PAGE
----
11 March 2021 We're republishing this outline of a recovered practice in our Throwback Thursday series.
20 July 2020 Waste product or wine substitute? It's the height of fashion in North America. Arnica Rowan considers the social implications as well as the taste.
In François Rozier's late-18th-century manual Cours complet d'agriculture ( instructions on how to make piquette are simple.
I’ll paraphrase from page 714’s ancient French: ‘Once you are done fermenting the wine and have removed the wine from the mashed-up grapes, throw the grapes into some kind of container. Add as much water as grape must. Within the day, a little fermentation will start. The second day, add as much water again. If you added all the water at once, you would have ended up with a watery mess. Then on the eight to tenth, or twelfth day, drain the liquid into a barrel. The liquid will bubble and foam like a wine, although it isn’t coloured or viscous like you are used to. If you want to give body to the little wine, you need to add sugar or honey. Store the piquette in barrel – it will last until the next year’s harvest.’
Purists – hold onto your hats. This summer’s hottest drink in North America’s hip wine bars (read Anna-Lisa Campos's ) isn’t rosé. (How passé.) It isn’t even bubbles. If you really are in the know, this summer you’ll be ordering piquette.
Created originally as a farm workers’ drink, but rejuvenated by the sustainability movement and millennials' thirst for crossover beverages, piquette has burst onto the drinks scene.
What is it? Well, it’s not wine, exactly. It’s a petit vin. Much like small beers from Belgium and ciderkins from the UK, piquette is a beverage made from the remains of the winemaking process. Piquette is a third wine. The first wine is from free-run juice, the second from pressed grapes, and the third, from the leftover grape skins and seeds themselves.
Piquette’s North American pioneer is Todd Cavallo from Wild Arc Farm in the Hudson Valley region of New York state. Todd’s family began farming vegetables and herbs, making tisanes, tinctures and a little wine from the mixed vineyards in the nearby hills. Being sustainability-minded, he was reluctant to throw the leftover crushed grapes away after winemaking. In Wild Arc’s first vintage, he made a grappa-like spirit from the must. But after a friend gave him an old agricultural manual describing piquette, he decided to ‘throw the must into a tank and see what happened'.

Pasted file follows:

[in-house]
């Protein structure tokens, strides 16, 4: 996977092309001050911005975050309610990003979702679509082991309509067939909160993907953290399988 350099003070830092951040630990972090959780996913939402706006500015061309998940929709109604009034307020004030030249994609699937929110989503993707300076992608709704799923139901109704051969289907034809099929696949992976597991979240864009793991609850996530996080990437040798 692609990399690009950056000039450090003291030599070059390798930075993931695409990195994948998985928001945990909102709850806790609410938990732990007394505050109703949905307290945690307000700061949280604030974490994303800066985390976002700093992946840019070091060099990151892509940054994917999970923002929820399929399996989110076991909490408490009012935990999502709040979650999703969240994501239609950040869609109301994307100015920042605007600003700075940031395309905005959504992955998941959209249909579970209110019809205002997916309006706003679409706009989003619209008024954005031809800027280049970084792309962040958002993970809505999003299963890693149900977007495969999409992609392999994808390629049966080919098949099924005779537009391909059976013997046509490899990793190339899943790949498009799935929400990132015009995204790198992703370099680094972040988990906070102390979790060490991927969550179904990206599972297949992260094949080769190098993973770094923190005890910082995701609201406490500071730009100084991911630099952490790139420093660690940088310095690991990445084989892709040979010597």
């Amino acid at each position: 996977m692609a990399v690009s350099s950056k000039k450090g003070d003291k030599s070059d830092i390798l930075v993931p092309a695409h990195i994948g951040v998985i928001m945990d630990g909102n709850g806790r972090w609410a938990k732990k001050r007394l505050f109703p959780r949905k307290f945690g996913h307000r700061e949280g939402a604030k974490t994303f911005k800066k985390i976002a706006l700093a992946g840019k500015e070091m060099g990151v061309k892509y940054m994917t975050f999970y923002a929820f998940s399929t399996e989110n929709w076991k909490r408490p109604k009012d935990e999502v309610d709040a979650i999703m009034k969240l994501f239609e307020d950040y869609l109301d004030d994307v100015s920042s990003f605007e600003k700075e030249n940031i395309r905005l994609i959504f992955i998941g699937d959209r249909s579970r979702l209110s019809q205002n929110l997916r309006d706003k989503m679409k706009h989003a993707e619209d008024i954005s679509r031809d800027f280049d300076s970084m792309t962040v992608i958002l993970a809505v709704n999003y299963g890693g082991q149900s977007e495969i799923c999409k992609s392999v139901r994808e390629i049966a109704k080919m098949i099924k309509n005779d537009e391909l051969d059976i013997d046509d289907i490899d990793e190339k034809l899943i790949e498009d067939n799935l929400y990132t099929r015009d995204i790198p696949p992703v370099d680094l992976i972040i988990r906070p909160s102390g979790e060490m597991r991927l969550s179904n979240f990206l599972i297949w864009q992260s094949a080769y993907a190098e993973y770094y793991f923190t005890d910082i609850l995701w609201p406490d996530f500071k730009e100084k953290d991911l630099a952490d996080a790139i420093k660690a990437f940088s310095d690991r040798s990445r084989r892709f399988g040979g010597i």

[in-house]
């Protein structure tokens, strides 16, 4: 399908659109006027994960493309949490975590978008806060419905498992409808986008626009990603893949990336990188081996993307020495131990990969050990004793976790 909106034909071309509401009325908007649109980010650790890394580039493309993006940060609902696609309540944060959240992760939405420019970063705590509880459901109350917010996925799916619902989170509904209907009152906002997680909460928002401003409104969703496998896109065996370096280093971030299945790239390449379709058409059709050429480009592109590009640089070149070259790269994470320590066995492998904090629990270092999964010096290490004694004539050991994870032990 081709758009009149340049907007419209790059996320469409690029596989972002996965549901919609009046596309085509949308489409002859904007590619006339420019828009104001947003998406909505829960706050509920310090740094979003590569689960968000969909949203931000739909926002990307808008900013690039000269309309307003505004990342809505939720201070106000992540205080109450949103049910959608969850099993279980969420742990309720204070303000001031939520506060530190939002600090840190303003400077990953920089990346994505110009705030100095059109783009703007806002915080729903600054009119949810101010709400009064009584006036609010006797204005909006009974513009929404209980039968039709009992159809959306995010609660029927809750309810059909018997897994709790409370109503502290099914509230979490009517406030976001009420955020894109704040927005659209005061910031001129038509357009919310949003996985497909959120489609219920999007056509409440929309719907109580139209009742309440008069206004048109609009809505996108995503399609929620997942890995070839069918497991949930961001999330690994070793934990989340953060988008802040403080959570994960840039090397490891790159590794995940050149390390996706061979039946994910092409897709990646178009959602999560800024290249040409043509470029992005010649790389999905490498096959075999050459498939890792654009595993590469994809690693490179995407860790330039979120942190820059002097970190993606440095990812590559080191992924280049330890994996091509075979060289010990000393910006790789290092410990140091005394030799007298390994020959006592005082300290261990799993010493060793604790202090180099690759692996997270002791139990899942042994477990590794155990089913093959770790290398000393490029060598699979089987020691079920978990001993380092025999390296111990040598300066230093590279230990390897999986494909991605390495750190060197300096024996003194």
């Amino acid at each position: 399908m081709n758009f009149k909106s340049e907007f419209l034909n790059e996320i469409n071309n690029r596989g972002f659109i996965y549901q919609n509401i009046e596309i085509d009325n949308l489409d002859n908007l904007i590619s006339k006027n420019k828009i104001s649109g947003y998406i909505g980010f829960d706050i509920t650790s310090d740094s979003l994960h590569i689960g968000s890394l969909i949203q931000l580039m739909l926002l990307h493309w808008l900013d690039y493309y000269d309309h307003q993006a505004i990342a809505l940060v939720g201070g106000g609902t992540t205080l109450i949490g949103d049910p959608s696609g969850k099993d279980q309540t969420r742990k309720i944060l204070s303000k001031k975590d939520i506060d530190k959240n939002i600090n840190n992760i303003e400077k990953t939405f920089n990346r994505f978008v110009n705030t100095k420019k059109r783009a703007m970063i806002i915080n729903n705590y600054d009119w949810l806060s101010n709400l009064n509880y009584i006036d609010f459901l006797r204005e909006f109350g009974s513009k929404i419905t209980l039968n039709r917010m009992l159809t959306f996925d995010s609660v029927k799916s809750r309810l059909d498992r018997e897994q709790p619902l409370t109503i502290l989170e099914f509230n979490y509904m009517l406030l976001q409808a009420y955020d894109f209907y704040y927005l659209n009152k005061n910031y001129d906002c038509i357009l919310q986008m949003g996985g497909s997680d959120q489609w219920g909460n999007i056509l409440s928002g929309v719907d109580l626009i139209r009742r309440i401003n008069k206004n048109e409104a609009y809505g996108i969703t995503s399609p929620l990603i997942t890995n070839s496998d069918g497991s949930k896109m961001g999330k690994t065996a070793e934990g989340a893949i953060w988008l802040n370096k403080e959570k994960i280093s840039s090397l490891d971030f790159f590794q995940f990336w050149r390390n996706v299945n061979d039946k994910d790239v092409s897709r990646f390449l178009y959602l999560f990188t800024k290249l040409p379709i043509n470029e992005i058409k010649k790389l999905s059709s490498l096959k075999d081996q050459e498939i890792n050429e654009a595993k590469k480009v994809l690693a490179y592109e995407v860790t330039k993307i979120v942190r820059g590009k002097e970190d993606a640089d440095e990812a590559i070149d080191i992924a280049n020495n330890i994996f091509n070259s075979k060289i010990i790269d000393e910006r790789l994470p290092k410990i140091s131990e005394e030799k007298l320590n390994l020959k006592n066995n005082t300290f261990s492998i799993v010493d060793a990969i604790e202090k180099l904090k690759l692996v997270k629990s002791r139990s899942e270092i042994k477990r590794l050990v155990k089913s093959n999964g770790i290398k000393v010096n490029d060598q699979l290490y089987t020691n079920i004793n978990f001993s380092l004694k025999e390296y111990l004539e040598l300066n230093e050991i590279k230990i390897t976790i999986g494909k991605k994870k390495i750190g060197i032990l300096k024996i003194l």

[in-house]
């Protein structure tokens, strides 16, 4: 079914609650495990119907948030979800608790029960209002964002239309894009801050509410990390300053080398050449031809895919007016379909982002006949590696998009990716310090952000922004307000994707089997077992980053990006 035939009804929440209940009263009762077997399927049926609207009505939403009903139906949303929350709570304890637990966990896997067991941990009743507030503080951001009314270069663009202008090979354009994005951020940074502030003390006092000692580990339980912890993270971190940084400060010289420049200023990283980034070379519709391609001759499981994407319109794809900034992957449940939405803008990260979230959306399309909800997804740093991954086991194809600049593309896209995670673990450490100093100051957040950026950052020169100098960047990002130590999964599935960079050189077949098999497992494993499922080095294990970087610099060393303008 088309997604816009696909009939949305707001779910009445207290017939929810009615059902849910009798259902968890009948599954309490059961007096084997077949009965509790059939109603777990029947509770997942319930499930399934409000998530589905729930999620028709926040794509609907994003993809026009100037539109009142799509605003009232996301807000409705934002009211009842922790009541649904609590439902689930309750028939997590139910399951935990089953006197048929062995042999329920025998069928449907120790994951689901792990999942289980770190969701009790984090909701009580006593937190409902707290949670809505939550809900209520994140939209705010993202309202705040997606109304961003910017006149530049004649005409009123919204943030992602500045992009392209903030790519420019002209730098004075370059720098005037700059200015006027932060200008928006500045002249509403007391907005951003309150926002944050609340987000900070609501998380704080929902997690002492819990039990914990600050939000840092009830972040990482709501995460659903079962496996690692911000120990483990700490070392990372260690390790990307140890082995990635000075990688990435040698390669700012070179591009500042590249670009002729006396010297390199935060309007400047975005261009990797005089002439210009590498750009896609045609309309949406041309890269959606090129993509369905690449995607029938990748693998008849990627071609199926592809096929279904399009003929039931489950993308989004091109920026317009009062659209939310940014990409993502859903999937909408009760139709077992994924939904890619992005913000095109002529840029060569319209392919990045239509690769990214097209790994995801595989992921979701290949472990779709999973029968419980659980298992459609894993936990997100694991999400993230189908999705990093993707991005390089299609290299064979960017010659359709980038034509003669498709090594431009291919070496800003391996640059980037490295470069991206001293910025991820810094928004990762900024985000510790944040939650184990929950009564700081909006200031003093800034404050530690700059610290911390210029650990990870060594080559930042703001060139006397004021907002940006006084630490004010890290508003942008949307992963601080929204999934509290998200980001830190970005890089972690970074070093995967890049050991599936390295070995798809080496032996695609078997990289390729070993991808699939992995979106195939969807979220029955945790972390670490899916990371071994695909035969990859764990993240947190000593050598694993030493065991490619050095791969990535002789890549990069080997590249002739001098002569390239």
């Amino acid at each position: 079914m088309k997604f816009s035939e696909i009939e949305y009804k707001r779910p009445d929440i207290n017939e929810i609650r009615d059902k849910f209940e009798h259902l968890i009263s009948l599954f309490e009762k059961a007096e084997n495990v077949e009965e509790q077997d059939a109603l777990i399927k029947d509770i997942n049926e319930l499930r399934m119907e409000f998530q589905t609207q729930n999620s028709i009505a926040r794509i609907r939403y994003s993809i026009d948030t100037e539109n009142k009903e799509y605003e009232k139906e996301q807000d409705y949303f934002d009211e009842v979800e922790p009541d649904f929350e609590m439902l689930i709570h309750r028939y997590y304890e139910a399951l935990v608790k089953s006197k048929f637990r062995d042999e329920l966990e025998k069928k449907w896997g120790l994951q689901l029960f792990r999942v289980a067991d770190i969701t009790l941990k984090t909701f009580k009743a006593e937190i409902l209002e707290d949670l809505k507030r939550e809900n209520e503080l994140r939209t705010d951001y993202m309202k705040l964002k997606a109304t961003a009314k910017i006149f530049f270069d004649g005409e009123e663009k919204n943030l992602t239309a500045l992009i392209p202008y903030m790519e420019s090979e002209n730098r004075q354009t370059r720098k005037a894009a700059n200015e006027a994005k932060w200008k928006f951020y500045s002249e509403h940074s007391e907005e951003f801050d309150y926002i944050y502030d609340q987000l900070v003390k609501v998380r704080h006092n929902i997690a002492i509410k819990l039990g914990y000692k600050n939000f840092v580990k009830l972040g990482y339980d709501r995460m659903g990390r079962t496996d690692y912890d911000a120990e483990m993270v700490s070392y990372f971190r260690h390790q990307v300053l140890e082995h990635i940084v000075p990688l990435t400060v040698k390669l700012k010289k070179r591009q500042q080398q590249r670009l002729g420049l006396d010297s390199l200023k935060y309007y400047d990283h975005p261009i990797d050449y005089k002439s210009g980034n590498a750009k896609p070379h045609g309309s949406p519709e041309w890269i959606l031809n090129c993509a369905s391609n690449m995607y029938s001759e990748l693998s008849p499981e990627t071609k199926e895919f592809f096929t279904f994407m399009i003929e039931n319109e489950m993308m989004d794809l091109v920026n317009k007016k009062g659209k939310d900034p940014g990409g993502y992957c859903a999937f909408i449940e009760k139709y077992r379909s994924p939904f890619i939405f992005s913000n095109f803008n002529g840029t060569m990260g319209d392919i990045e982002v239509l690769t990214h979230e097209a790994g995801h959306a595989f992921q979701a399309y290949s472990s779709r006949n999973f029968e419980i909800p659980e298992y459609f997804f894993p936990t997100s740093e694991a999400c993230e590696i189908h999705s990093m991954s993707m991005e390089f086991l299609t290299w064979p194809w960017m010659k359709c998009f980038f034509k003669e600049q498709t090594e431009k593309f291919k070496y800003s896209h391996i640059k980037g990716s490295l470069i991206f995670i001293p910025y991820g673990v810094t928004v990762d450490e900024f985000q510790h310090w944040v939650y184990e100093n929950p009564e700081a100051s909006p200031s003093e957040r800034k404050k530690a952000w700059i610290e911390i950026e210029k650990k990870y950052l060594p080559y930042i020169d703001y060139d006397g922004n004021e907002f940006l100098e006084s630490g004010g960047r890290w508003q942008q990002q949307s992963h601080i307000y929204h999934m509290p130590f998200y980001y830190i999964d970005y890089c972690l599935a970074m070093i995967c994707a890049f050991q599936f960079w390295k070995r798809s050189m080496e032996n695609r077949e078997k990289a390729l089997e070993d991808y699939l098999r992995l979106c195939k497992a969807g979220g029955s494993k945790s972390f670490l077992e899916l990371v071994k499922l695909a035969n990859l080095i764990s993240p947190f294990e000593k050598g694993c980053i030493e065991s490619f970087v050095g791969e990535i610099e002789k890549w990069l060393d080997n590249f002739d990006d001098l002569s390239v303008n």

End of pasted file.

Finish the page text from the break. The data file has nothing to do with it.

Making piquette is perhaps a bit trickier than the 1785 manual describes, given today’s winemaking preference for cleanliness and pure flavours. ‘The New York climate helps', Todd told me recently over the phone, after a long day of shoot thinning. The cool eastern seaboard climate enables the grapes to retain high acidity, which discourages the growth of Brettanomyces and other unsavoury developments. Still, piquette develops a floating yeast cover while fermenting, similar to the flor that develops on fino and manzanilla sherry in barrel. When Todd sent his piquette off to a wine lab in Ontario, Canada, they found that in addition to the regular yeasts found in wine, there were also yeasts more commonly found in cider and beer.
The atypical aromas that arise from these yeasts and the process of making piquette are embraced by many natural wine drinkers, according to Todd, since they already appreciate a wider palette of flavours than drinkers of conventional wines.
It’s a hit with millennials who seek out beverages that blur the lines between traditional beverages such as cider, beer and wine. Todd told me that he purposely doesn’t label piquette as a wine, because then drinkers are more open to the unusual taste and aromas.
I respectfully disagree with Tim Jackson MW’s ‘not nice’ comment about Wild Arc Farm’s Piquette Traminette in his article on . I quite enjoyed the piquette samples Todd shipped across the continent to me in Vancouver. Of course, I wasn’t tasting them in a line-up of fine wines, nor gauging them on the same criteria. The piquettes were sampled at my kitchen table, over charcuterie shared with friends.
The Traminette, a Gewürztraminer hybrid, has some of the same cis-rose oxide aromas as its parent variety, with fragrances of rose and cantaloupe. The hybrid Marquette rosé smacked of hibiscus tea and raspberries, reminiscent of its grandparent grape, Pinot Noir. All the piquettes were simple and cheerful, juicy with medium-high acid, low alcohol (7%), cloudy, and prickly on the palate in a kombucha sort of way. Very quaffable.